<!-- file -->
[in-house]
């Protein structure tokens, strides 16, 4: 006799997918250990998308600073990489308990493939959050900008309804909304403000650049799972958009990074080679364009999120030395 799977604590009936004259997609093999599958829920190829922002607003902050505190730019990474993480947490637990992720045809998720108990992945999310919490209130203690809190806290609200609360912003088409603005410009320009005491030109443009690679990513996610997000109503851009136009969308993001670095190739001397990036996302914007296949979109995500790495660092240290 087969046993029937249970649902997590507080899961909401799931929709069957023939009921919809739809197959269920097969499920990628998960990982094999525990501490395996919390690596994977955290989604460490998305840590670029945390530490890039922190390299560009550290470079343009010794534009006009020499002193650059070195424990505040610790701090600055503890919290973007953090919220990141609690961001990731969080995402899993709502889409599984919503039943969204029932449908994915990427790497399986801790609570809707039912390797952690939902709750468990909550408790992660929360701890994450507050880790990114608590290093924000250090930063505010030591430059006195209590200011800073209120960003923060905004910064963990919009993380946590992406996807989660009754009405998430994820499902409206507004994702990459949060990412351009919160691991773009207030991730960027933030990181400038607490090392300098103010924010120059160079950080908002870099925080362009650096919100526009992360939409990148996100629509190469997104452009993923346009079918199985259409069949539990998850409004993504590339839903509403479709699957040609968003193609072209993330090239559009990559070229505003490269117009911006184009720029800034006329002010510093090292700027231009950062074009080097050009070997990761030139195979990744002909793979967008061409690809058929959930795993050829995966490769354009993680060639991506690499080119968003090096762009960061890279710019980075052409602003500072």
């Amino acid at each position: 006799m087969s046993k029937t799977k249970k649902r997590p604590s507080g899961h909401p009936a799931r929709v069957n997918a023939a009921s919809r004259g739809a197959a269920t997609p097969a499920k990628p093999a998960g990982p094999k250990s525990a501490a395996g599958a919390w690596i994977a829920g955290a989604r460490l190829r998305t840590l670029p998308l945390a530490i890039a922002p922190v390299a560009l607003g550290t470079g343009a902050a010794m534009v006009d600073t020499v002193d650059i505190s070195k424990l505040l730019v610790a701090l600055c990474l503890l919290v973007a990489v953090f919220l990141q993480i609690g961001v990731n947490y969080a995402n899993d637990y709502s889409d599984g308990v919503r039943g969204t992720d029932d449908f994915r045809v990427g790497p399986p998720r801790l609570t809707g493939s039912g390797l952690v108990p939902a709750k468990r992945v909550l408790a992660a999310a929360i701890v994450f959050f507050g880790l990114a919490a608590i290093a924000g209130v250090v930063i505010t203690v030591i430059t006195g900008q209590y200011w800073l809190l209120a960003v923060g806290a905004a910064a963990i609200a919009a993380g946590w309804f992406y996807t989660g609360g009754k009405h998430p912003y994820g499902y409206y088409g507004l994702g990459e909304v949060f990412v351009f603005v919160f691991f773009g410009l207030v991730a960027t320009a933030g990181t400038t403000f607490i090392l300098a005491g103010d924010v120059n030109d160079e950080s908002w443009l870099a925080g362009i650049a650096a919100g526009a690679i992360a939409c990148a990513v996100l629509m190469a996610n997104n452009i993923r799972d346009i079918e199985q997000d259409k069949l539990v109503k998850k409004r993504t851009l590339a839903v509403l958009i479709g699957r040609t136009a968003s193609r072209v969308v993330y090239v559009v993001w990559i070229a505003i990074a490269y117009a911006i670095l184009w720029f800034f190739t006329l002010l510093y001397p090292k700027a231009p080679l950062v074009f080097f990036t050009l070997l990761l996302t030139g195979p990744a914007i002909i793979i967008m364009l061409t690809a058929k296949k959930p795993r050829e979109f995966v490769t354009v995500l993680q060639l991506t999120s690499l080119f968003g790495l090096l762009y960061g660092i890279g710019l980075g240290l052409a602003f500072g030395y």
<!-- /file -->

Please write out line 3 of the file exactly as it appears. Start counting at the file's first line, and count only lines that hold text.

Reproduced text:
């Amino acid at each position: 006799m087969s046993k029937t799977k249970k649902r997590p604590s507080g899961h909401p009936a799931r929709v069957n997918a023939a009921s919809r004259g739809a197959a269920t997609p097969a499920k990628p093999a998960g990982p094999k250990s525990a501490a395996g599958a919390w690596i994977a829920g955290a989604r460490l190829r998305t840590l670029p998308l945390a530490i890039a922002p922190v390299a560009l607003g550290t470079g343009a902050a010794m534009v006009d600073t020499v002193d650059i505190s070195k424990l505040l730019v610790a701090l600055c990474l503890l919290v973007a990489v953090f919220l990141q993480i609690g961001v990731n947490y969080a995402n899993d637990y709502s889409d599984g308990v919503r039943g969204t992720d029932d449908f994915r045809v990427g790497p399986p998720r801790l609570t809707g493939s039912g390797l952690v108990p939902a709750k468990r992945v909550l408790a992660a999310a929360i701890v994450f959050f507050g880790l990114a919490a608590i290093a924000g209130v250090v930063i505010t203690v030591i430059t006195g900008q209590y200011w800073l809190l209120a960003v923060g806290a905004a910064a963990i609200a919009a993380g946590w309804f992406y996807t989660g609360g009754k009405h998430p912003y994820g499902y409206y088409g507004l994702g990459e909304v949060f990412v351009f603005v919160f691991f773009g410009l207030v991730a960027t320009a933030g990181t400038t403000f607490i090392l300098a005491g103010d924010v120059n030109d160079e950080s908002w443009l870099a925080g362009i650049a650096a919100g526009a690679i992360a939409c990148a990513v996100l629509m190469a996610n997104n452009i993923r799972d346009i079918e199985q997000d259409k069949l539990v109503k998850k409004r993504t851009l590339a839903v509403l958009i479709g699957r040609t136009a968003s193609r072209v969308v993330y090239v559009v993001w990559i070229a505003i990074a490269y117009a911006i670095l184009w720029f800034f190739t006329l002010l510093y001397p090292k700027a231009p080679l950062v074009f080097f990036t050009l070997l990761l996302t030139g195979p990744a914007i002909i793979i967008m364009l061409t690809a058929k296949k959930p795993r050829e979109f995966v490769t354009v995500l993680q060639l991506t999120s690499l080119f968003g790495l090096l762009y960061g660092i890279g710019l980075g240290l052409a602003f500072g030395y």